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ORIGINAL ARTICLE  TECHNICAL CHALLENGE IN BARIATRIC SURGERY 

Minerva Surgery 2021 February;76(1):50-6

DOI: 10.23736/S2724-5691.20.08554-5

Copyright © 2020 EDIZIONI MINERVA MEDICA

language: English

Emergency Department visits after bariatric surgery

Emre GUNDOGDU 1, Emir GULDOGAN 1, Mahir OZMEN 1, 2

1 Liv Hospital, Ankara, Turkey; 2 Department of Surgery, School of Medicine, Istinye University, Istanbul, Turkey



BACKGROUND: Although bariatric surgery (BS) has an excellent safety profile, postoperative complications have undoubtedly increased due to the rise in the amount of operations performed annually. In parallel, the number of visits to the Emergency Department (ED) after surgery is increasing. The aim of this study was to describe the frequency, and the risk factors associated with postoperative ED visits after BS.
METHODS: This study included patients who had undergone different types of BS procedures between June 2016 and December 2019. Patients’ prior surgery types, ED visiting timings, main complaints, symptoms and the diagnoses they received, readmissions, and the interventions they had were noted and compared.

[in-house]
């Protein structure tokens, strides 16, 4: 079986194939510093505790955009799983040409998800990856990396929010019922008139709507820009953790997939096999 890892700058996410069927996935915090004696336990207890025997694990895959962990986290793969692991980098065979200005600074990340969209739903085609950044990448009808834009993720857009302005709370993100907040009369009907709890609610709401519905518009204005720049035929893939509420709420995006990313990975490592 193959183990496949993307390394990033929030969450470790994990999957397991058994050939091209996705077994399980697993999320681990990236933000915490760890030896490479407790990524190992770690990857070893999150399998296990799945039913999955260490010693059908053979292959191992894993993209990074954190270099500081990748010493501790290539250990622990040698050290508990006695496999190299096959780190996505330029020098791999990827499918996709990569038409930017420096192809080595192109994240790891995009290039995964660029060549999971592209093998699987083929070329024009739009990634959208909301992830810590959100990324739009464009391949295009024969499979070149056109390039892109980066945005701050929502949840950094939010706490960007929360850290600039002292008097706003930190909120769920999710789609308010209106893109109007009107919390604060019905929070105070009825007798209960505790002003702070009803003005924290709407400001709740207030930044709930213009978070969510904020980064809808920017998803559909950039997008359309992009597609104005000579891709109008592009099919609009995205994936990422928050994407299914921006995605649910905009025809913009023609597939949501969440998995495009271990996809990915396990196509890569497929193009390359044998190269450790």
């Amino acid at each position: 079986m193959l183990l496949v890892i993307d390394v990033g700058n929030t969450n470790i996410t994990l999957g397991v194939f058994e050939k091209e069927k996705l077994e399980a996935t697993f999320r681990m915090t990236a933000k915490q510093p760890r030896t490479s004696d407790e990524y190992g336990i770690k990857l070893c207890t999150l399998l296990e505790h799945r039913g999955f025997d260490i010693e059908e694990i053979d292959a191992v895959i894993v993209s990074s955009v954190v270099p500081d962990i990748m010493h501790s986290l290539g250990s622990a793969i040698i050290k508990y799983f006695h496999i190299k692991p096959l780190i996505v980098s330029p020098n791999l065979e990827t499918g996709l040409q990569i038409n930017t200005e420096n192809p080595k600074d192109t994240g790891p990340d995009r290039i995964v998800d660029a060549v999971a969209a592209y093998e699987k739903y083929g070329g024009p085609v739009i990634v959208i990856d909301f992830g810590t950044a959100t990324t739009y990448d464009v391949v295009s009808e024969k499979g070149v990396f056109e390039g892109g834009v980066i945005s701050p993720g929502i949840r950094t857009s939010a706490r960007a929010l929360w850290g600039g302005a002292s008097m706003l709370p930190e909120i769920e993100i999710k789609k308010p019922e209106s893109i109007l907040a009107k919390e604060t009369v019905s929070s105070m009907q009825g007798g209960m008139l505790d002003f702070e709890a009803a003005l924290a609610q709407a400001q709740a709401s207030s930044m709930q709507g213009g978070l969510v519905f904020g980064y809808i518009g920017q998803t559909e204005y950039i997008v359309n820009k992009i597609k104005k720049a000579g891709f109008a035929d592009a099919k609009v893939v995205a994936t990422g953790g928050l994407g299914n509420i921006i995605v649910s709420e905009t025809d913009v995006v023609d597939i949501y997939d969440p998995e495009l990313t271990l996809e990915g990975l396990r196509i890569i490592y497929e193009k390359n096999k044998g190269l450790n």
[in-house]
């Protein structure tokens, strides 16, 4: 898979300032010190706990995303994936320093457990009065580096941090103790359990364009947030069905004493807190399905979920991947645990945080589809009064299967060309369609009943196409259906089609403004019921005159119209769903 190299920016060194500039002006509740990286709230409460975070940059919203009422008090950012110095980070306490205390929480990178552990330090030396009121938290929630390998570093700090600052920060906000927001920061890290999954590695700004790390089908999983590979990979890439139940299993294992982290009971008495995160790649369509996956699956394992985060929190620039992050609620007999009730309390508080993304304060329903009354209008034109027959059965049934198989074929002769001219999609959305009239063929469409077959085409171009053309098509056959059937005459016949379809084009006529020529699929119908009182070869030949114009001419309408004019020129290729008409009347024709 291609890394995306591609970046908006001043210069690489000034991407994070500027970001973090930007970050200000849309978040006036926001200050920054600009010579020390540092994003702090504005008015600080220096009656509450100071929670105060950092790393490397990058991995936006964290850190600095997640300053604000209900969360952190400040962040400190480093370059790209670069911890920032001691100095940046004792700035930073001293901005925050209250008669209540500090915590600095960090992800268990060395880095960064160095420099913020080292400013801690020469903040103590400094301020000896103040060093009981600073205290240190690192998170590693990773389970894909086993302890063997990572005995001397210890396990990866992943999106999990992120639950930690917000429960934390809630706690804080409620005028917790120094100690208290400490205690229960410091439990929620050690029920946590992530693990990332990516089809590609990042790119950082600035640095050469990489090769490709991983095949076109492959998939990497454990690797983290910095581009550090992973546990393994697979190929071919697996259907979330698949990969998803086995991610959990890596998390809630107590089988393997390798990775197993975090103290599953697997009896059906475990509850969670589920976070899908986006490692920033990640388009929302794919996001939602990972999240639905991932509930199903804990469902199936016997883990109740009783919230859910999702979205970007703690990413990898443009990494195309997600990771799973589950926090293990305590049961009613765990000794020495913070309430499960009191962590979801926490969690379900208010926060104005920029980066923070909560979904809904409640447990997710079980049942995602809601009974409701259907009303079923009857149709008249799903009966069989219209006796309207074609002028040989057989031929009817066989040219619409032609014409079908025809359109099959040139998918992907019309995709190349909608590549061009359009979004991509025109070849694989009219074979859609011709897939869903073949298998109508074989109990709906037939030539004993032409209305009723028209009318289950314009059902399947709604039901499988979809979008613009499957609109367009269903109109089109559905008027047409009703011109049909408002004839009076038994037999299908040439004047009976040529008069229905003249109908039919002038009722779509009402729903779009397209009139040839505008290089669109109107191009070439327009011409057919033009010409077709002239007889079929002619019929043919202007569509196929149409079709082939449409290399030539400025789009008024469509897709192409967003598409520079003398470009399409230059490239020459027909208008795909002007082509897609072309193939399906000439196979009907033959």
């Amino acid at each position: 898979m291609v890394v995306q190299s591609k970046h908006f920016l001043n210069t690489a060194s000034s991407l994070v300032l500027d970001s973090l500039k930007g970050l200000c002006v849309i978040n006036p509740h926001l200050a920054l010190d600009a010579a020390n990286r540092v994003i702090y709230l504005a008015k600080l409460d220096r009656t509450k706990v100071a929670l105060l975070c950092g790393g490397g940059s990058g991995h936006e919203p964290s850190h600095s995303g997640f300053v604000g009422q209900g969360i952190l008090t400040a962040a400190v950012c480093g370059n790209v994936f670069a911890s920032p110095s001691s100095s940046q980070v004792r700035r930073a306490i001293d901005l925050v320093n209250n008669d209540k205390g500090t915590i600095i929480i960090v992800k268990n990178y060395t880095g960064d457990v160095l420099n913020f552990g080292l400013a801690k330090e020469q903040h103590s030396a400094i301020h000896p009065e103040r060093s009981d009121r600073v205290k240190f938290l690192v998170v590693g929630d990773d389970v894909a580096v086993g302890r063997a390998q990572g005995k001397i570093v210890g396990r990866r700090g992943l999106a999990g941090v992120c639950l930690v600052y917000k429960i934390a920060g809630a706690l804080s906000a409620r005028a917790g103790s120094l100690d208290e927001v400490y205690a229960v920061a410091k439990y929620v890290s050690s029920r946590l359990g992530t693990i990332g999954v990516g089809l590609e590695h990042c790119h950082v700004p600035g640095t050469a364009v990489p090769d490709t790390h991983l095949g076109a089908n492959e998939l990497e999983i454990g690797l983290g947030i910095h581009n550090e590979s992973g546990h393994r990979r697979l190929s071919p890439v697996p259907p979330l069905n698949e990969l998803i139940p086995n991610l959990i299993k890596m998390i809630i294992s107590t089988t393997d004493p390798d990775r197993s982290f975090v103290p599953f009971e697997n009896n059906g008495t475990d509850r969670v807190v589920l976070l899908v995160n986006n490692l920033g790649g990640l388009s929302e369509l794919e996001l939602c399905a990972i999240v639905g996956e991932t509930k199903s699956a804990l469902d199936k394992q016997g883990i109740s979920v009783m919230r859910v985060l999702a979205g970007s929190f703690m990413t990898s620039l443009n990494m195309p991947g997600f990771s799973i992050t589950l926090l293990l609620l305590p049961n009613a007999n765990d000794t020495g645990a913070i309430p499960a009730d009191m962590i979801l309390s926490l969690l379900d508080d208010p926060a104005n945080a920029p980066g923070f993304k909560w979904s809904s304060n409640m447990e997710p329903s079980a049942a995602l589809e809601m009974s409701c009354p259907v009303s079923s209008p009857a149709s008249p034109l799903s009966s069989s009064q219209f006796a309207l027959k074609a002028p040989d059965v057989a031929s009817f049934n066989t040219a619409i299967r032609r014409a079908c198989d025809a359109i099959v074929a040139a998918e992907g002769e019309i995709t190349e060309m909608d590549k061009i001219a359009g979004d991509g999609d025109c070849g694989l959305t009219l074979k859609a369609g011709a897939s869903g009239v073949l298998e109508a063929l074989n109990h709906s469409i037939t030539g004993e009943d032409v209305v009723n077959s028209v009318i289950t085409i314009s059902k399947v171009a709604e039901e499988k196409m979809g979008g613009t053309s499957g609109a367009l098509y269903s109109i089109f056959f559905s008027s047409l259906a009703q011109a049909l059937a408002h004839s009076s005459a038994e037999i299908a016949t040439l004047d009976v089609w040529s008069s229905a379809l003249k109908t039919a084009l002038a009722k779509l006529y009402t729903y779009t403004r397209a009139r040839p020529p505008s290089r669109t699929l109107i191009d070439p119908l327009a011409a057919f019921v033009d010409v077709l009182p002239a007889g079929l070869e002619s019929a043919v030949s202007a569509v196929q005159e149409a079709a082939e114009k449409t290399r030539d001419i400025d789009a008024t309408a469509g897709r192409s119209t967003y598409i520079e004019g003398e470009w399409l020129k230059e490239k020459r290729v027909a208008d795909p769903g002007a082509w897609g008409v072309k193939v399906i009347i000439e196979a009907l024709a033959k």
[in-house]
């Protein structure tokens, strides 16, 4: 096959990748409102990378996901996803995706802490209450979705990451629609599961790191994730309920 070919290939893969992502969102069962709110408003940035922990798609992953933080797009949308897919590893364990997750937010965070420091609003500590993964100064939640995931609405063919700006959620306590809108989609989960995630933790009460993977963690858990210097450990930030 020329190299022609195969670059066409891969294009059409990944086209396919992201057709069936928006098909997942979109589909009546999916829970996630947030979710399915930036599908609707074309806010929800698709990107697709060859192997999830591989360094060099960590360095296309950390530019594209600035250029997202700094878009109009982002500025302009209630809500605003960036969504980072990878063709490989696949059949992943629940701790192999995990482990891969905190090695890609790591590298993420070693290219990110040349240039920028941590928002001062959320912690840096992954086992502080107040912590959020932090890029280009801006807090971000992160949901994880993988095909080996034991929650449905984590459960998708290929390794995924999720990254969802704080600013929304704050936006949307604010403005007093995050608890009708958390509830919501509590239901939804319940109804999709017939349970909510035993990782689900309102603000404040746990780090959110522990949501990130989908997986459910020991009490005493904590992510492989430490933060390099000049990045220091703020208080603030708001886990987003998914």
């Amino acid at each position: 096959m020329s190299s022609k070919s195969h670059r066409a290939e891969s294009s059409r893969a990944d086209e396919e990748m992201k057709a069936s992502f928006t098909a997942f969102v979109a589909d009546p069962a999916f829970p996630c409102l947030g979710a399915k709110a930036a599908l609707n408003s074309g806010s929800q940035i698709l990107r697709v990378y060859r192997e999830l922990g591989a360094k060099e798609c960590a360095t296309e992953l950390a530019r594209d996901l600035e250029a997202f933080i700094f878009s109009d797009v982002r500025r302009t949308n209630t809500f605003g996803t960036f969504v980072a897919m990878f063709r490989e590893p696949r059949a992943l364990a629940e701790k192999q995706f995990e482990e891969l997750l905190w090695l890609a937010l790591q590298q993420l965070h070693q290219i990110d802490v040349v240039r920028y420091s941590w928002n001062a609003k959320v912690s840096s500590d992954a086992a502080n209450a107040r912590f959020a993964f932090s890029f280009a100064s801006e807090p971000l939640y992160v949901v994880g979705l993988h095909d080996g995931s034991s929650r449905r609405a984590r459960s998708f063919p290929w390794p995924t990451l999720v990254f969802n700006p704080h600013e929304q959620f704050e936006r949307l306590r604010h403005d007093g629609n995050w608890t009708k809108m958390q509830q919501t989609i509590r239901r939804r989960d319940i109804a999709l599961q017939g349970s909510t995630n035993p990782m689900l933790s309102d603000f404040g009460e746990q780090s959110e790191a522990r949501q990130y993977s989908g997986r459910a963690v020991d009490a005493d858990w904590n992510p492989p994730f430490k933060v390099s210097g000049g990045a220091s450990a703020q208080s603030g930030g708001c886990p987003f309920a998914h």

RESULTS: A total of 408 patients operated on using either the robotic or laparoscopic method due to morbid obesity, including 91 (22.3%) SG, 231 (56.6%) OAGB, 62 (15.2%) SADS-p, and 24 (5.8%) RS, were included into the study. During follow-up, fifty-three of the 408 patients applied to the Emergency Department 62 times with different complaints. ED admission rates in the OAGB group were significantly higher (P=0.04). While the most common complaint seen in the patients admitted to the ED after BS was localized abdominal pain with 25.8%, the most common diagnosis of the patients was cholelithiasis with a rate of 16.1%.
CONCLUSIONS: ED visits after BS usually continue intensively during the first year. Most of these applications can be prevented with regular outpatient follow-ups. Some of these require life-saving surgery in emergency conditions and do not allow the patient to be transferred to a bariatric center.


KEY WORDS: Bariatric surgery; Emergency service, hospital; Patient readmission; Obesity, morbid; Gastrectomy; Gastric bypass

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